What is this “low hanging fruit?” I’d be concerned current growth attests to a Covid spike for TDOC and a small revenue base for LVGO.
This is a valid concern. But annual revenue growth was 32% for TDOC and 148% for LVGO (the difference is one reason I preferred the pure play of LVGO) in 2019 pre-pandemic. That’s quite good. The pandemic lowered regulatory barriers and also raised awareness of telemedecine’s value which should provide some lasting tailwinds post-pandemic, increasing growth. I would bet this is a lasting change in medicine but the growth, especially combined, was already superior.
An important point about TAM. TAM matters when you think a business is too niche – it’s nice to estimate that a company has only tapped 2% of their potential customers, or whatever. A “huge TAM” isn’t something to be excited about. The larger the TAM, the harder the struggle. I’ve been looking at ETSY, and I even took a small position and will probably write it up for the board. But I’m worried their TAM is too huge…can they really compete with Amazon? You or I can start a business and say our TAM is all of retail, but unless we do one thing really well, we’re probably going to go out of business. The only way ETSY succeeds is if they target a portion of that TAM more effectively than their larger competitors. And that’s hard! So is disrupting healthcare.
A large TAM is very important for sustainable growth - the larger the TAM, the longer the runway and the more room for growth before competition becomes problematic. This creates potential which the market will value and price accordingly. I’ve had investments that didn’t pan out due to a limited TAM.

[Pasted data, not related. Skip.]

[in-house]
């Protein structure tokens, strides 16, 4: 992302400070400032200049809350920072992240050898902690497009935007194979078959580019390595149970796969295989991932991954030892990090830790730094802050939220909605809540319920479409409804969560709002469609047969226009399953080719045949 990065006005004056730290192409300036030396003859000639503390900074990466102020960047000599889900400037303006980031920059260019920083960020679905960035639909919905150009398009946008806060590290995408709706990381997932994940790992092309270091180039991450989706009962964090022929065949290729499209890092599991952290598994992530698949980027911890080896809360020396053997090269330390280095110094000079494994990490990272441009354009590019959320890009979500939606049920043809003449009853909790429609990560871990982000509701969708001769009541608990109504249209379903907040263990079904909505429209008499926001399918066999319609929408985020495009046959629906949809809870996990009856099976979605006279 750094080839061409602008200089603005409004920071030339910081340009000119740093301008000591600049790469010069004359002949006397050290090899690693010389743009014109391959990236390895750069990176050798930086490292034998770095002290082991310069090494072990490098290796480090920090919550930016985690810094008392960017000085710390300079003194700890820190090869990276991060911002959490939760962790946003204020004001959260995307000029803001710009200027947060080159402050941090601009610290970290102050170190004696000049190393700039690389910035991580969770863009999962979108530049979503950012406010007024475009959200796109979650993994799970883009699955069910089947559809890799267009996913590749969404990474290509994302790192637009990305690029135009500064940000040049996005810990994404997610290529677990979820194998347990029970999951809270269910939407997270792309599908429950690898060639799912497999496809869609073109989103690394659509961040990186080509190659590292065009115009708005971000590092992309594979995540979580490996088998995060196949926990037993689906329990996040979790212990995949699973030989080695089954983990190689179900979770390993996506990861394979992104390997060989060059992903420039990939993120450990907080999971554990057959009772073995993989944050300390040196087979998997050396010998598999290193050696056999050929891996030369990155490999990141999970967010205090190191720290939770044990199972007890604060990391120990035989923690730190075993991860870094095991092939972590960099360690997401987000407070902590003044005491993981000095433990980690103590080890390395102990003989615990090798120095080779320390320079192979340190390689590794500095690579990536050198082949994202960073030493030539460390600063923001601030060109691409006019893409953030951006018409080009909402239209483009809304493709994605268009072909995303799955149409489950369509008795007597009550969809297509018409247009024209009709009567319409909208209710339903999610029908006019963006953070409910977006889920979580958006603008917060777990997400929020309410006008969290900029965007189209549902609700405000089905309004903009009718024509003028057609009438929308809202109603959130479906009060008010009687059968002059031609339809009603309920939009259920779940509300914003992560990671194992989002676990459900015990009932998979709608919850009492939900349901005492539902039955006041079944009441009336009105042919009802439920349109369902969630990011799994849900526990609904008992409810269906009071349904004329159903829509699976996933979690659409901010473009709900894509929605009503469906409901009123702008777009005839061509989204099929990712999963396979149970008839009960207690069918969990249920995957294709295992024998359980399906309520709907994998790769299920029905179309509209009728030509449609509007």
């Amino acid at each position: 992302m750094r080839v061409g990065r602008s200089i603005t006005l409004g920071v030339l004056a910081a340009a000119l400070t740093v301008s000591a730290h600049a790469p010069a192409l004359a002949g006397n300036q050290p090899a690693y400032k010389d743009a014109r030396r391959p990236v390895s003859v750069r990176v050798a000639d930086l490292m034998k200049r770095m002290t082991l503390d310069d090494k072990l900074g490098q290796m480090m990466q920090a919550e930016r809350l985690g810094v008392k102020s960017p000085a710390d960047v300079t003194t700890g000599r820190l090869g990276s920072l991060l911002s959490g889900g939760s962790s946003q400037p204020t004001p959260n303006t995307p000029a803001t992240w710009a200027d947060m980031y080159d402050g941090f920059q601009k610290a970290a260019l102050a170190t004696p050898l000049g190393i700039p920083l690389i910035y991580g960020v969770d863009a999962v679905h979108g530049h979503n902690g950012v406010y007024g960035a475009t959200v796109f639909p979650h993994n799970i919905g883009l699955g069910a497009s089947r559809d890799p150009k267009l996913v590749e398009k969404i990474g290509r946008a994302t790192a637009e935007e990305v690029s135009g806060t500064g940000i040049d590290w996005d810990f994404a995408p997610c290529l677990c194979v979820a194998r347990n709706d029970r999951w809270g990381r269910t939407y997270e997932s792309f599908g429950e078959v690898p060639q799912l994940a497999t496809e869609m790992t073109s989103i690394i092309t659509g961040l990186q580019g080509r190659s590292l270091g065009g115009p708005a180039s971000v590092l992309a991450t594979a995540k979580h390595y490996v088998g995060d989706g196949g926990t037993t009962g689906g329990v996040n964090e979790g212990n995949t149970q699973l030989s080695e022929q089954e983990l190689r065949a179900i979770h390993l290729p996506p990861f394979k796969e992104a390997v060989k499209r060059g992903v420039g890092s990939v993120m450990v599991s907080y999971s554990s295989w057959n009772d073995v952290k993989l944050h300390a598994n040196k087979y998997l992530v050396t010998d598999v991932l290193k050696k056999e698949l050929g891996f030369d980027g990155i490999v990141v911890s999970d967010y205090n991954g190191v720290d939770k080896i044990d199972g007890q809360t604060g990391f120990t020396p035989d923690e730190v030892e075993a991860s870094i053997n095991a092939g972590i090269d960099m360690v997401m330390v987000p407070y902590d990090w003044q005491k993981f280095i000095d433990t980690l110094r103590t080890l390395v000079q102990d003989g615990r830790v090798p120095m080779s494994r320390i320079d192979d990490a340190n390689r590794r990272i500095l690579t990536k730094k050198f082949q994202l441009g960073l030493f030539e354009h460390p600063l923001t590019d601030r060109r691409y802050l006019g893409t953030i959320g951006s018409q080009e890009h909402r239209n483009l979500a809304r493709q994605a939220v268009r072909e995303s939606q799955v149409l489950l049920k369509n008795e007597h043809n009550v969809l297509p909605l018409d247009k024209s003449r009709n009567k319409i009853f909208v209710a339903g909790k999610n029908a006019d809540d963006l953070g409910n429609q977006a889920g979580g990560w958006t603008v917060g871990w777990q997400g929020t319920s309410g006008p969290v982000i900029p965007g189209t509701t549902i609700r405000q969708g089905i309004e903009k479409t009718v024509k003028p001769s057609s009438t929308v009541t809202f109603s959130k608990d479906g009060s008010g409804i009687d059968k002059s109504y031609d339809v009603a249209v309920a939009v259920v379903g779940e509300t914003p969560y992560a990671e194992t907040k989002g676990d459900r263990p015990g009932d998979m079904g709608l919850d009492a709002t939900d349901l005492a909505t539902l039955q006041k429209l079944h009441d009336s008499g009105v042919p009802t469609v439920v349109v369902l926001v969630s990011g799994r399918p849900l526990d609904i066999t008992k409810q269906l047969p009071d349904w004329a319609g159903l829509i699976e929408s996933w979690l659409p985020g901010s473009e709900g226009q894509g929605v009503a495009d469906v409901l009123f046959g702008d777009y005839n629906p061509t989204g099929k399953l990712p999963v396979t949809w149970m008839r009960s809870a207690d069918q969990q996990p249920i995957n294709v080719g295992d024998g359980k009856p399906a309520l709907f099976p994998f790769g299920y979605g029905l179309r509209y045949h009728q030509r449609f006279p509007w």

As for ETSY, I also recently opened a small position. Unlike LVGO/TDOC, competitive threats may be more of an immediate concern and their TAM might be an issue as well.
What’s the one thing TDOC does really well? ZM does videoconferencing really well. CRWD does endpoint security really well. FSLY and NET do edge networks really well (notice I didn’t say “edge computing” because that is still nascent). TDOC does…now a jumbled mess of video visits and software to monitor glucose levels and give feedback…and some other things they’re trying to get into. Healthcare is too big. One upstart isn’t going to do it all. Some things will work and others won’t. I don’t think this company will utterly fail, but I don’t think it will grow swiftly or cleanly enough to be a good investment short term or long term. Saying that they have a huge TAM is saying that we’re not really sure what they’re going to do or how they’re going to do it.
I don’t know how well TDOC has differentiated itself from the competition but their pre-pandemic growth indicates their product is well received by the market. They have favorable ratings from both physicians and patients. They are a first mover, allowing them to navigate regulatory hurdles before the competition. Now they also have LVGO which is the premier telemonitoring company. This differentiates them further, likely a lot further. It creates synergies for telemedicine and sales. Furthermore, they might create a network effect which may be hard for later entrants to challenge.
You just named several risks our other companies don’t have to deal with. Our other companies don’t have to deal with regulatory risks, an industry that stifles innovation, a huge merger that’s changing the fundamentals of the business, or the growth-by-acquisition TDOC has had even before this.
But other companies have unique risks that TDOC/LVGO is unlikely to face. Technological change could easily derail our other tech stocks. Cybersecurity, for instance, is littered with hot companies which were sidelined by new entrants with a better mouse trap.
Don’t just place a bet because of grand dreams. We can do better than that.
I’m not betting on grand dreams but on a company with proven growth and increasing opportunities ahead. But I do think it’s important to dream big. A vision or dream of the future may be the most critical element in investing, especially growth investing. That may be one thing I’ve learned here on Saul’s board.
I appreciate your bearish viewpoint. I share all your concerns and limit my bets accordingly. And I invest in multiple other companies here with wonderful growth prospects as well.